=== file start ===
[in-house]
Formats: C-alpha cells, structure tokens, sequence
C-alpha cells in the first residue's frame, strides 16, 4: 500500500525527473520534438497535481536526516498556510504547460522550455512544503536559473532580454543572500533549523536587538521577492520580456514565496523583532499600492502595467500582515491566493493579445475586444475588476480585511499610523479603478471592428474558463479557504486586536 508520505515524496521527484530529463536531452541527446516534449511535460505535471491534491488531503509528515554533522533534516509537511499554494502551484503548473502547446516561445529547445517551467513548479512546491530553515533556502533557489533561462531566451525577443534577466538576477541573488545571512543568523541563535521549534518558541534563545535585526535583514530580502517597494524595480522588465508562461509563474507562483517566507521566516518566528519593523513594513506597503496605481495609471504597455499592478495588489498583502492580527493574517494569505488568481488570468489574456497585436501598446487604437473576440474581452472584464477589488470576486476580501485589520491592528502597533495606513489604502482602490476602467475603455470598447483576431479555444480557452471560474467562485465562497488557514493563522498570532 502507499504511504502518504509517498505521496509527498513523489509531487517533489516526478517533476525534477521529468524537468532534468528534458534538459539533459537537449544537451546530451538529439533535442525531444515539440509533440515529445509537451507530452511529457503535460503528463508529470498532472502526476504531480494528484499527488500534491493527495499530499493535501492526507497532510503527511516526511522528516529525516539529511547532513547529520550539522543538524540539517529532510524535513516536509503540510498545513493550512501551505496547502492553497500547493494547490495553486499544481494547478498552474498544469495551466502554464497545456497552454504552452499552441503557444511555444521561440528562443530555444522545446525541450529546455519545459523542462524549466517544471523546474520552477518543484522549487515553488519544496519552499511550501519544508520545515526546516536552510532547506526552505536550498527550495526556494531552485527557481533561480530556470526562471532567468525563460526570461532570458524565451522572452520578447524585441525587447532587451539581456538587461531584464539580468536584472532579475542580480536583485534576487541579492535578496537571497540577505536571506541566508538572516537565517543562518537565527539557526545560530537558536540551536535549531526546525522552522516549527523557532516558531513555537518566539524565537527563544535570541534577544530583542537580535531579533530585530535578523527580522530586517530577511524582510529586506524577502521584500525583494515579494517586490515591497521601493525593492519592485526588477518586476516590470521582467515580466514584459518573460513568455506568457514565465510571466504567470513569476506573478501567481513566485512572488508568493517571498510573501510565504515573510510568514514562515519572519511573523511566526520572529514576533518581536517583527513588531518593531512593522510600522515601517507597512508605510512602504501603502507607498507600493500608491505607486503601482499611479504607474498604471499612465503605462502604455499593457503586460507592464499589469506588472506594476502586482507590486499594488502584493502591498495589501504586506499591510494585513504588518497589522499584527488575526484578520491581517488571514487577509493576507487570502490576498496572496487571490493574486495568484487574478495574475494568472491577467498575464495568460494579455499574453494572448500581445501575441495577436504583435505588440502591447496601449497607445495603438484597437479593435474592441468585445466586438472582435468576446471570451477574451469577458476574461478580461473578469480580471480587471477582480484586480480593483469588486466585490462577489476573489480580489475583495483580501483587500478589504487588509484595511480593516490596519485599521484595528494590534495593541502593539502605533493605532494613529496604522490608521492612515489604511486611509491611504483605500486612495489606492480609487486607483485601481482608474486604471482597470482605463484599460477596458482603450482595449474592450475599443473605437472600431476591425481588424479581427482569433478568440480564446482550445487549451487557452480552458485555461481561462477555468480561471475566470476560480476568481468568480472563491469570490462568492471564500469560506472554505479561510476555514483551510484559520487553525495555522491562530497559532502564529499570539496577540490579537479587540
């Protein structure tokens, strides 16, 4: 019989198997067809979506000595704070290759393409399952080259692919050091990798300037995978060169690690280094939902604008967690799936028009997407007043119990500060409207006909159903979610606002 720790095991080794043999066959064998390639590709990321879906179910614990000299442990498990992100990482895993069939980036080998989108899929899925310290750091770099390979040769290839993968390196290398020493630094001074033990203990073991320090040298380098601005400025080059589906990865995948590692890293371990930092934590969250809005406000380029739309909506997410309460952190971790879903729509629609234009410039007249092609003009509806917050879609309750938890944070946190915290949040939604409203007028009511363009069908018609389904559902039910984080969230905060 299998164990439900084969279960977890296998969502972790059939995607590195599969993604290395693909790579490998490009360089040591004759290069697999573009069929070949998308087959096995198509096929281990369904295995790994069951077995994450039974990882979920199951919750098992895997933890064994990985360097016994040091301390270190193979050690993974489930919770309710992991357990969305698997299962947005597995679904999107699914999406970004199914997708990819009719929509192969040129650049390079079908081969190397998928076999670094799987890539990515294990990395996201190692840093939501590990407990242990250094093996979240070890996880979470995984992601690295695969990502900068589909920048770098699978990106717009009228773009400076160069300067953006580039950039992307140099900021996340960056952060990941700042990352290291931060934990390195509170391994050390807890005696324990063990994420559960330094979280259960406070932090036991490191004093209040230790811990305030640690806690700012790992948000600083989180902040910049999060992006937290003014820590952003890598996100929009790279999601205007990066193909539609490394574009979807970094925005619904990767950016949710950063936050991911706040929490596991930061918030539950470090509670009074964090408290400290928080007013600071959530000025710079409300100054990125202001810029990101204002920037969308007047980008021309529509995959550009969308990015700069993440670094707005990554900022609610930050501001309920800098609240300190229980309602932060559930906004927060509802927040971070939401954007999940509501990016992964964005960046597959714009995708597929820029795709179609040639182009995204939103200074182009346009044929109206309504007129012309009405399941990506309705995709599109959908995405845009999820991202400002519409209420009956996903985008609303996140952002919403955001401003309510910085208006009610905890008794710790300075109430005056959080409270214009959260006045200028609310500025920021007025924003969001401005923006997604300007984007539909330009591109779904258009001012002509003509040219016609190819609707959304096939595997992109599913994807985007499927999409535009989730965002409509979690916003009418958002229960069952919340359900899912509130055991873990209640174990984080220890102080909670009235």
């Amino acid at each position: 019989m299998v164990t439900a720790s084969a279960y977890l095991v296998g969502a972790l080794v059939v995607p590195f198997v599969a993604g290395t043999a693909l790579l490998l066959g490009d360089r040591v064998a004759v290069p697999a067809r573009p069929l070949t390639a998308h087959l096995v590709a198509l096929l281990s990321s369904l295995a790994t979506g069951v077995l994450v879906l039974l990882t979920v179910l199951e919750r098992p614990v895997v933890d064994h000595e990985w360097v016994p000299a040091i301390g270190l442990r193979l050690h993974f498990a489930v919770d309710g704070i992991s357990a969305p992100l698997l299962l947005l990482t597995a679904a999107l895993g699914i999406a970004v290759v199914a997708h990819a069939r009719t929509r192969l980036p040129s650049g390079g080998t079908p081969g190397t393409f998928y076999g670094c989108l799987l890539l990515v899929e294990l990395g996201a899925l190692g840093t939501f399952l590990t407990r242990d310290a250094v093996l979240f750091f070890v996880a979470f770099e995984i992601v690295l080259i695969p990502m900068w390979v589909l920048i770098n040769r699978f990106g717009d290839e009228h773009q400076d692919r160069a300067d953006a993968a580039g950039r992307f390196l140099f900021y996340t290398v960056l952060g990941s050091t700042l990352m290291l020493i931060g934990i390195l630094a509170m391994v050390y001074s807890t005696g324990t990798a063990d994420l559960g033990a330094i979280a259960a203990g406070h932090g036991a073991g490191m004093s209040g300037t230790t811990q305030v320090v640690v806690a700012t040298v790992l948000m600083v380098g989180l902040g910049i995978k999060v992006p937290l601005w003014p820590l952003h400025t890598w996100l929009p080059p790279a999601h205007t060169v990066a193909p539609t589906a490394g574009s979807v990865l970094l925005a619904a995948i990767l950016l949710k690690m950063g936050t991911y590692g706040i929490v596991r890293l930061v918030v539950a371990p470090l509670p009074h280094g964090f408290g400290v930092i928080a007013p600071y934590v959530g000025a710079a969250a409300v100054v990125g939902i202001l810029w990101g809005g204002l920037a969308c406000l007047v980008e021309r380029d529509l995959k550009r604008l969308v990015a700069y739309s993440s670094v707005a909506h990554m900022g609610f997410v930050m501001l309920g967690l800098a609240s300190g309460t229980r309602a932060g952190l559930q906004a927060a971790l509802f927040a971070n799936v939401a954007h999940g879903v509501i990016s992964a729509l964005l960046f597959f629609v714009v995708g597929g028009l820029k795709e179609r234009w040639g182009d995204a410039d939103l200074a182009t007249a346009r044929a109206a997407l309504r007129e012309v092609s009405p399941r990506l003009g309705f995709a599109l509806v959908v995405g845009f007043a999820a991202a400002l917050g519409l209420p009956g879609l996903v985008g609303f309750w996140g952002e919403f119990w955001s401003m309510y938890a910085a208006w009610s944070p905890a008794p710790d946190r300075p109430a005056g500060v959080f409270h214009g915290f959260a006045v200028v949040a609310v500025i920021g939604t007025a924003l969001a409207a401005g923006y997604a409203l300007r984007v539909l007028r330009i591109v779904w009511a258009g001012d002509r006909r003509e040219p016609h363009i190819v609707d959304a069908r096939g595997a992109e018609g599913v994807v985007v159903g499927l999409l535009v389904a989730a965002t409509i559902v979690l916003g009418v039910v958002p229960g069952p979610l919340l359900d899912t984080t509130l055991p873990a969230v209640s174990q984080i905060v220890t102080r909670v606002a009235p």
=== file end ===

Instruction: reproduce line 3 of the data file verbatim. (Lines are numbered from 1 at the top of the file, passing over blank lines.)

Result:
C-alpha cells in the first residue's frame, strides 16, 4: 500500500525527473520534438497535481536526516498556510504547460522550455512544503536559473532580454543572500533549523536587538521577492520580456514565496523583532499600492502595467500582515491566493493579445475586444475588476480585511499610523479603478471592428474558463479557504486586536 508520505515524496521527484530529463536531452541527446516534449511535460505535471491534491488531503509528515554533522533534516509537511499554494502551484503548473502547446516561445529547445517551467513548479512546491530553515533556502533557489533561462531566451525577443534577466538576477541573488545571512543568523541563535521549534518558541534563545535585526535583514530580502517597494524595480522588465508562461509563474507562483517566507521566516518566528519593523513594513506597503496605481495609471504597455499592478495588489498583502492580527493574517494569505488568481488570468489574456497585436501598446487604437473576440474581452472584464477589488470576486476580501485589520491592528502597533495606513489604502482602490476602467475603455470598447483576431479555444480557452471560474467562485465562497488557514493563522498570532 502507499504511504502518504509517498505521496509527498513523489509531487517533489516526478517533476525534477521529468524537468532534468528534458534538459539533459537537449544537451546530451538529439533535442525531444515539440509533440515529445509537451507530452511529457503535460503528463508529470498532472502526476504531480494528484499527488500534491493527495499530499493535501492526507497532510503527511516526511522528516529525516539529511547532513547529520550539522543538524540539517529532510524535513516536509503540510498545513493550512501551505496547502492553497500547493494547490495553486499544481494547478498552474498544469495551466502554464497545456497552454504552452499552441503557444511555444521561440528562443530555444522545446525541450529546455519545459523542462524549466517544471523546474520552477518543484522549487515553488519544496519552499511550501519544508520545515526546516536552510532547506526552505536550498527550495526556494531552485527557481533561480530556470526562471532567468525563460526570461532570458524565451522572452520578447524585441525587447532587451539581456538587461531584464539580468536584472532579475542580480536583485534576487541579492535578496537571497540577505536571506541566508538572516537565517543562518537565527539557526545560530537558536540551536535549531526546525522552522516549527523557532516558531513555537518566539524565537527563544535570541534577544530583542537580535531579533530585530535578523527580522530586517530577511524582510529586506524577502521584500525583494515579494517586490515591497521601493525593492519592485526588477518586476516590470521582467515580466514584459518573460513568455506568457514565465510571466504567470513569476506573478501567481513566485512572488508568493517571498510573501510565504515573510510568514514562515519572519511573523511566526520572529514576533518581536517583527513588531518593531512593522510600522515601517507597512508605510512602504501603502507607498507600493500608491505607486503601482499611479504607474498604471499612465503605462502604455499593457503586460507592464499589469506588472506594476502586482507590486499594488502584493502591498495589501504586506499591510494585513504588518497589522499584527488575526484578520491581517488571514487577509493576507487570502490576498496572496487571490493574486495568484487574478495574475494568472491577467498575464495568460494579455499574453494572448500581445501575441495577436504583435505588440502591447496601449497607445495603438484597437479593435474592441468585445466586438472582435468576446471570451477574451469577458476574461478580461473578469480580471480587471477582480484586480480593483469588486466585490462577489476573489480580489475583495483580501483587500478589504487588509484595511480593516490596519485599521484595528494590534495593541502593539502605533493605532494613529496604522490608521492612515489604511486611509491611504483605500486612495489606492480609487486607483485601481482608474486604471482597470482605463484599460477596458482603450482595449474592450475599443473605437472600431476591425481588424479581427482569433478568440480564446482550445487549451487557452480552458485555461481561462477555468480561471475566470476560480476568481468568480472563491469570490462568492471564500469560506472554505479561510476555514483551510484559520487553525495555522491562530497559532502564529499570539496577540490579537479587540